Editor’s Note: The following text is a verbatim transcription of an article featuring stories by Captain William O. Benson (1911-1986). Beginning in 1971, Benson, a retired tugboat captain, reminisced about his 40 years on the Hudson River in a regular column for the Kingston (NY) Freeman’s Sunday Tempo magazine. Captain Benson's articles were compiled and transcribed by HRMM volunteers. See more of Captain Benson’s articles here.
This article was originally published April 30, 1972.
In the days when the Hudson River was relatively pollution free, every spring shad fisherman could be found with their nets from New York City north to Castleton. Shad fishermen would frequently venture far from home, going to a spot on the river that was particularly to their liking and there set up their operation. One of these was Bernard “Nod'' Washburn of Sleightsburgh.
When I was a boy, "Nod" Washburn was a neighbor of ours. He was then an old man. and would fascinate me with the recounting of his shad fishing experiences. “Nod” also impressed me as a boy with an expression he would use when something especially caught his fancy. He would say, “By the handle of the great horned spoon!,’’ an expression I never heard anyone else use.
In the 1880's, 1890's and the early years of this century, “Nod" and his father always fished for the spring run of shad at Cranston’s, later known as Highland Falls. The steamboat landing at that point was then known as Cranston’s after the large hotel then located there.
The hotel later became what is now Ladycliff Academy, just south of Highland Falls village.
A Portable Shanty
With the coming of spring, “Nod” and his father would load their round bottom shad boat with nets, floats, supplies and a portable shanty to live in. They would then leave Sleightsburgh and row over to the Romer and Tremper steamboat dock at Rondout.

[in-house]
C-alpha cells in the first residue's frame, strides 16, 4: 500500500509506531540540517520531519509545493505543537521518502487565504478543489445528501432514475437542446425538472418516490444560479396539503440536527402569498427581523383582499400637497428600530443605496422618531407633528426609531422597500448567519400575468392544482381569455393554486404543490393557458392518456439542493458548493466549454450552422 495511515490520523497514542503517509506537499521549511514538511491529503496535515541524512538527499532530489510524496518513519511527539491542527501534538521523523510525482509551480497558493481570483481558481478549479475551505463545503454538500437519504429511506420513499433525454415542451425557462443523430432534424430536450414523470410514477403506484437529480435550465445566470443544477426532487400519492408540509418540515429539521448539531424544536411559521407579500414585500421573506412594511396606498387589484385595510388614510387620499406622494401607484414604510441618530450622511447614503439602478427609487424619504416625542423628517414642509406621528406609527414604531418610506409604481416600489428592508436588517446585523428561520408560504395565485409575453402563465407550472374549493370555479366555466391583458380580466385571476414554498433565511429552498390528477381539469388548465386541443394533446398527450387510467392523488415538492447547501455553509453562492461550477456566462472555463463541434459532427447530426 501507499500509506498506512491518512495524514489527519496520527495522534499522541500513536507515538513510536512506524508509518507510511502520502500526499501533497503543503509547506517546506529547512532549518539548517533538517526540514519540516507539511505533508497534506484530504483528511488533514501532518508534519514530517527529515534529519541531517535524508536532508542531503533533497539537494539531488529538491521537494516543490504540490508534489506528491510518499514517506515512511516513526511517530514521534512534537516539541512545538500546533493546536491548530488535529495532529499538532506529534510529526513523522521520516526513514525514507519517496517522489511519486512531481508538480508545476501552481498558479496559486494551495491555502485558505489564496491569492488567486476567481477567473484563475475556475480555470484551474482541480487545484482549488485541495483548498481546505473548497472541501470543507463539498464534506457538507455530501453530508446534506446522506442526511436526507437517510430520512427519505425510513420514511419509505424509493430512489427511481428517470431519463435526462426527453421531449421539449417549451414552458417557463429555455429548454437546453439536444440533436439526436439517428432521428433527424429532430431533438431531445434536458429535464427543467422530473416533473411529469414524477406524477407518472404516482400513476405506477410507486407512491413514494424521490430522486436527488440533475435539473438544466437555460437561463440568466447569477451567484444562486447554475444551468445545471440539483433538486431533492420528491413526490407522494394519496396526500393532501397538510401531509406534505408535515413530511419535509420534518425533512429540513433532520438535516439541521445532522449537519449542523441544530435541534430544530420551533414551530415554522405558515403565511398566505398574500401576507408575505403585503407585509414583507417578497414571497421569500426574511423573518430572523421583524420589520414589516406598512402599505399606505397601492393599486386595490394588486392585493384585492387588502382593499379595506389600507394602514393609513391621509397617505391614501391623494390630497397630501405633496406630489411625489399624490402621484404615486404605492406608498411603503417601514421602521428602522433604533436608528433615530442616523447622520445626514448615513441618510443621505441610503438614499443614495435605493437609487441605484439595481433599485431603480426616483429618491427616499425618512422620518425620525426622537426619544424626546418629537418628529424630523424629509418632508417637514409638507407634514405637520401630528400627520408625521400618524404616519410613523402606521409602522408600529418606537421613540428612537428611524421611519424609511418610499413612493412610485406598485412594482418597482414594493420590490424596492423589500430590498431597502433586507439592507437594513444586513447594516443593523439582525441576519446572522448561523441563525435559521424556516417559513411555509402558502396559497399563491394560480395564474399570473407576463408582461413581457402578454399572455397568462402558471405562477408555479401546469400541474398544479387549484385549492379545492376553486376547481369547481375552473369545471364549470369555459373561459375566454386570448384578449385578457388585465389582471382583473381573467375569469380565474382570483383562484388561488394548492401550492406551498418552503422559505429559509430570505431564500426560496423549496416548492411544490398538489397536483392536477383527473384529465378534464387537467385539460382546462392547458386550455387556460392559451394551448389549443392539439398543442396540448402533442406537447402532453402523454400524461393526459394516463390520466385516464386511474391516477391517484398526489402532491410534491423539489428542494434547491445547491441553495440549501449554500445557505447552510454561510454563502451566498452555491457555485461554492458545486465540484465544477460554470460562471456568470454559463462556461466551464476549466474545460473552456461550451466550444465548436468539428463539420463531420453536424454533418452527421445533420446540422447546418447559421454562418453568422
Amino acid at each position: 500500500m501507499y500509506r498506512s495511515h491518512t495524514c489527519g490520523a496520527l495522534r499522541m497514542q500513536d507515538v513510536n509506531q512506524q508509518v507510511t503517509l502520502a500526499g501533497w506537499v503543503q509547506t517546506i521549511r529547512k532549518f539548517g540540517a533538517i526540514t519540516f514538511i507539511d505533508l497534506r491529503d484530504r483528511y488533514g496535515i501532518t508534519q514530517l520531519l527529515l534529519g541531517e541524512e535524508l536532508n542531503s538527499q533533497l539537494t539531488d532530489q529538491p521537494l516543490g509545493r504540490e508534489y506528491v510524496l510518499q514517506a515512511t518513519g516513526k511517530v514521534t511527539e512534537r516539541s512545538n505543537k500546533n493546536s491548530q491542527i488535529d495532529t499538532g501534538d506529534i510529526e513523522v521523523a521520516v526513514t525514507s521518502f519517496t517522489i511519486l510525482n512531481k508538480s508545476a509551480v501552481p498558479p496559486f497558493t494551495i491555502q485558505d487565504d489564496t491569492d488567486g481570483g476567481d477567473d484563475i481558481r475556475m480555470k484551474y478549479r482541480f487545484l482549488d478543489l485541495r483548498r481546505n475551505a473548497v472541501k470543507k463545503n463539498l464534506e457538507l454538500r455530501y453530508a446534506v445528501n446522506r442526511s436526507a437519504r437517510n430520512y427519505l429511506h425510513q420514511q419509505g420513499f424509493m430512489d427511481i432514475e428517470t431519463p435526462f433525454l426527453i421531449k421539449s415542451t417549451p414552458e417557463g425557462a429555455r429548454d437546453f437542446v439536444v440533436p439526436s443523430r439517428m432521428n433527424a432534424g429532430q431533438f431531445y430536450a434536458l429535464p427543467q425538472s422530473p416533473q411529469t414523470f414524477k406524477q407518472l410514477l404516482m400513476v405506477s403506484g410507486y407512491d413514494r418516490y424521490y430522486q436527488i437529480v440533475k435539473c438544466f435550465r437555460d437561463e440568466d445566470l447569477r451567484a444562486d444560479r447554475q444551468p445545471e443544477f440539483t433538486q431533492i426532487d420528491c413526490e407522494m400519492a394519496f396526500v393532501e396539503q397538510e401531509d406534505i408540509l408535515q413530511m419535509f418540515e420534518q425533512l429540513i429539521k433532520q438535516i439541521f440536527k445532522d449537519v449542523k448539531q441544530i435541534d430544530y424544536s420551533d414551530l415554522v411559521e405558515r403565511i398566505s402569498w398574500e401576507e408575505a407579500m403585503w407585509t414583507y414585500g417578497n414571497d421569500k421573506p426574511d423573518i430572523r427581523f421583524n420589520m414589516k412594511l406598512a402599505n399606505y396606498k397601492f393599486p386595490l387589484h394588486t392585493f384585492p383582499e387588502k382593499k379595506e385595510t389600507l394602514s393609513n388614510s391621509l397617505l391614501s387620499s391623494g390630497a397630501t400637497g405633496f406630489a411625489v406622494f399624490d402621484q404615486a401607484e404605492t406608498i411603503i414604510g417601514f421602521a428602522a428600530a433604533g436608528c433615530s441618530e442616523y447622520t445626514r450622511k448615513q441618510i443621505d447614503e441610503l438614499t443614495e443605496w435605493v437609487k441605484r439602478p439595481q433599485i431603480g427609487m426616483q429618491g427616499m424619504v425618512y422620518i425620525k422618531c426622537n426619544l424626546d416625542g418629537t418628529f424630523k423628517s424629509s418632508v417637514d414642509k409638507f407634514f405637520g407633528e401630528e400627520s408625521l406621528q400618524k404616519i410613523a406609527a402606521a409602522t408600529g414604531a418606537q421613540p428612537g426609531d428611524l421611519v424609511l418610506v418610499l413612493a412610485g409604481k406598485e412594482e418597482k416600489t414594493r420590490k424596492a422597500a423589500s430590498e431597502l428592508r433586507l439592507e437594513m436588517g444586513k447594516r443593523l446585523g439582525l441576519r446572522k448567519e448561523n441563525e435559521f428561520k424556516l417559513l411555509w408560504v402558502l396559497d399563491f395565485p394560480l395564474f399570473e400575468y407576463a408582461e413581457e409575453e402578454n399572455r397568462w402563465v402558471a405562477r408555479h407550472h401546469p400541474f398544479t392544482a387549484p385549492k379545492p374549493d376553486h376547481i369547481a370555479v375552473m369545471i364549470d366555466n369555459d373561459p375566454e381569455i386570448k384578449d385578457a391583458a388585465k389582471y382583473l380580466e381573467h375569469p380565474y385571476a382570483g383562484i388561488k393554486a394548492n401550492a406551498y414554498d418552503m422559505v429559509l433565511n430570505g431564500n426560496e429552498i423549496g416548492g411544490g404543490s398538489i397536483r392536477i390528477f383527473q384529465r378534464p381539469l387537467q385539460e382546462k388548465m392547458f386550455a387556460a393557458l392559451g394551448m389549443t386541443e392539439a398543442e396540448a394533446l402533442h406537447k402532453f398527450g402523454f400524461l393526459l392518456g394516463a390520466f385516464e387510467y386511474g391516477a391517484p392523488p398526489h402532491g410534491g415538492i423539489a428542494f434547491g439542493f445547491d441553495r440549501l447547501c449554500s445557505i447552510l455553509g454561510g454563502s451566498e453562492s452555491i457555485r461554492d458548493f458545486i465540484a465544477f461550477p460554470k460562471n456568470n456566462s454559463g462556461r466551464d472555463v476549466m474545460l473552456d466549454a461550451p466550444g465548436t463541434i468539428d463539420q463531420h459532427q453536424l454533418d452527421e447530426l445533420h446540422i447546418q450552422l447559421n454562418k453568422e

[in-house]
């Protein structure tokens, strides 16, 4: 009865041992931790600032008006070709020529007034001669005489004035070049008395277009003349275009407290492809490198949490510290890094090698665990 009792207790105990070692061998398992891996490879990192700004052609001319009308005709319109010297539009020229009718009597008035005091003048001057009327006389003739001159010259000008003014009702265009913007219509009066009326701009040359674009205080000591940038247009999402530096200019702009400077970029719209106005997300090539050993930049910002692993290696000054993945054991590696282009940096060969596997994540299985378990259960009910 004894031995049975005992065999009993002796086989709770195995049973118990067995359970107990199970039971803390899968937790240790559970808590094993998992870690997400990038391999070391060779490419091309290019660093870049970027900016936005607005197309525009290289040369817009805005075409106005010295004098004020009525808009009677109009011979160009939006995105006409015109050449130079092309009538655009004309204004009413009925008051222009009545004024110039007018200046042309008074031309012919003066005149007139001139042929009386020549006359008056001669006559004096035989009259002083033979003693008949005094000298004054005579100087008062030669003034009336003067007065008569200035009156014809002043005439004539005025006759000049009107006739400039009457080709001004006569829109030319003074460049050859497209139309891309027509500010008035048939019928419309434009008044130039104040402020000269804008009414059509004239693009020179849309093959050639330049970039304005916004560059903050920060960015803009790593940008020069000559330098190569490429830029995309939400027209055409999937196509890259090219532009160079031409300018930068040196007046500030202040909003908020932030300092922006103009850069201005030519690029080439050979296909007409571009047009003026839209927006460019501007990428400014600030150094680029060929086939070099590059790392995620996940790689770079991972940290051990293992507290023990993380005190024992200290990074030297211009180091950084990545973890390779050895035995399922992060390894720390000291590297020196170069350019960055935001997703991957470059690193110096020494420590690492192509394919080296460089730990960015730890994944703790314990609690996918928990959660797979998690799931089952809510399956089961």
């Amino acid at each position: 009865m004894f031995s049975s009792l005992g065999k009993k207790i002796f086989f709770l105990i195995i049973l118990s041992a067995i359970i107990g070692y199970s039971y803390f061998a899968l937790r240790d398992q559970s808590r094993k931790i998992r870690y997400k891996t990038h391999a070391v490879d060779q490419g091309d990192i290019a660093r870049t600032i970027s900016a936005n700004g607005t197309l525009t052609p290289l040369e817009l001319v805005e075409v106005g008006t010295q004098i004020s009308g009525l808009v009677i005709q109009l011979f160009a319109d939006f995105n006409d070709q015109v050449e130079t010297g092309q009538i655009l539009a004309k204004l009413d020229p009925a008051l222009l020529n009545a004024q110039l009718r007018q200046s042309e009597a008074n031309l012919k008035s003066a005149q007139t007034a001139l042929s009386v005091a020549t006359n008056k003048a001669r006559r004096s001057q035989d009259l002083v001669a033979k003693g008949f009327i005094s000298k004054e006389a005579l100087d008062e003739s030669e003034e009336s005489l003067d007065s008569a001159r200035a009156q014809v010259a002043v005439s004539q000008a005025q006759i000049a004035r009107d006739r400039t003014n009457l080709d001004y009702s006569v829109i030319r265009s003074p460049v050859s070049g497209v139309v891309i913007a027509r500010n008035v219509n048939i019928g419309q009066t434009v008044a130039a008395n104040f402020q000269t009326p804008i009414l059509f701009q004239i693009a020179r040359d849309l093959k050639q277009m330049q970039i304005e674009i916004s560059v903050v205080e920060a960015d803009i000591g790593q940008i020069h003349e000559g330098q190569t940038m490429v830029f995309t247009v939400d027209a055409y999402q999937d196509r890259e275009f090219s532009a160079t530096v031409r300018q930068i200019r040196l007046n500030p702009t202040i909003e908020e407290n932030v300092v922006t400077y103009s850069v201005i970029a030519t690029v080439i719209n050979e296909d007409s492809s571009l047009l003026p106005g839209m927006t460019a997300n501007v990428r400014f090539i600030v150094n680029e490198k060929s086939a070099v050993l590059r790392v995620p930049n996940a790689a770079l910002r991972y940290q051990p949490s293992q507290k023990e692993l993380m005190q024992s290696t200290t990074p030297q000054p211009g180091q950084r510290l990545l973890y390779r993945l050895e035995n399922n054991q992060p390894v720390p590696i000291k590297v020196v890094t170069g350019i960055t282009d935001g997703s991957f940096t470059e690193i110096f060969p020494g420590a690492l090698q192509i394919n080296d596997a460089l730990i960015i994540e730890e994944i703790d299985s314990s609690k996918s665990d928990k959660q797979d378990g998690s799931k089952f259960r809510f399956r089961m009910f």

There, their boat and gear would be hauled aboard either the “William F. Romer" or the “James W. Baldwin.” Leaving Rondout at 6 p.m., they would then sail down the river, as the old timers would say, on the “night boat.”
On the way down river, the Washburns would sleep right in their shad boat that was being carried on the freight deck. Being known by the crew, they would have their supper down in the crew's mess room. “Nod" told me he always preferred to go down on the “Romer” because he knew the steward, Henry Bell, would always give them a good supper. In return, the Washburns always saw to it that Steward Bell and his family received their share of fresh shad for the season.
They would arrive at Cranston's about 2 a.m. in the lonely morning hours, after making all the landings between Rondout and Highland Falls. "Nod" said they couldn't get much sleep because at every landing there would be the noise of loading freight, the rumble of the hand freight trucks, and the mate hollering at the freight handlers to hurry up so the steamer could get away on time.
Leaving the ‘Romer’
After the “Romer” left the dock at Cranston’s, she would pull out in the river and stop, swing out her forward davits, lower the Washburn's boat and all its gear in the river, and then continue on her way to New York City. "Nod" and his father would then row over to Boat House Point on the east shore, pick out a good location and set up their shanty. They would then get their fishing gear ready "to get on the make" with the first flood tide.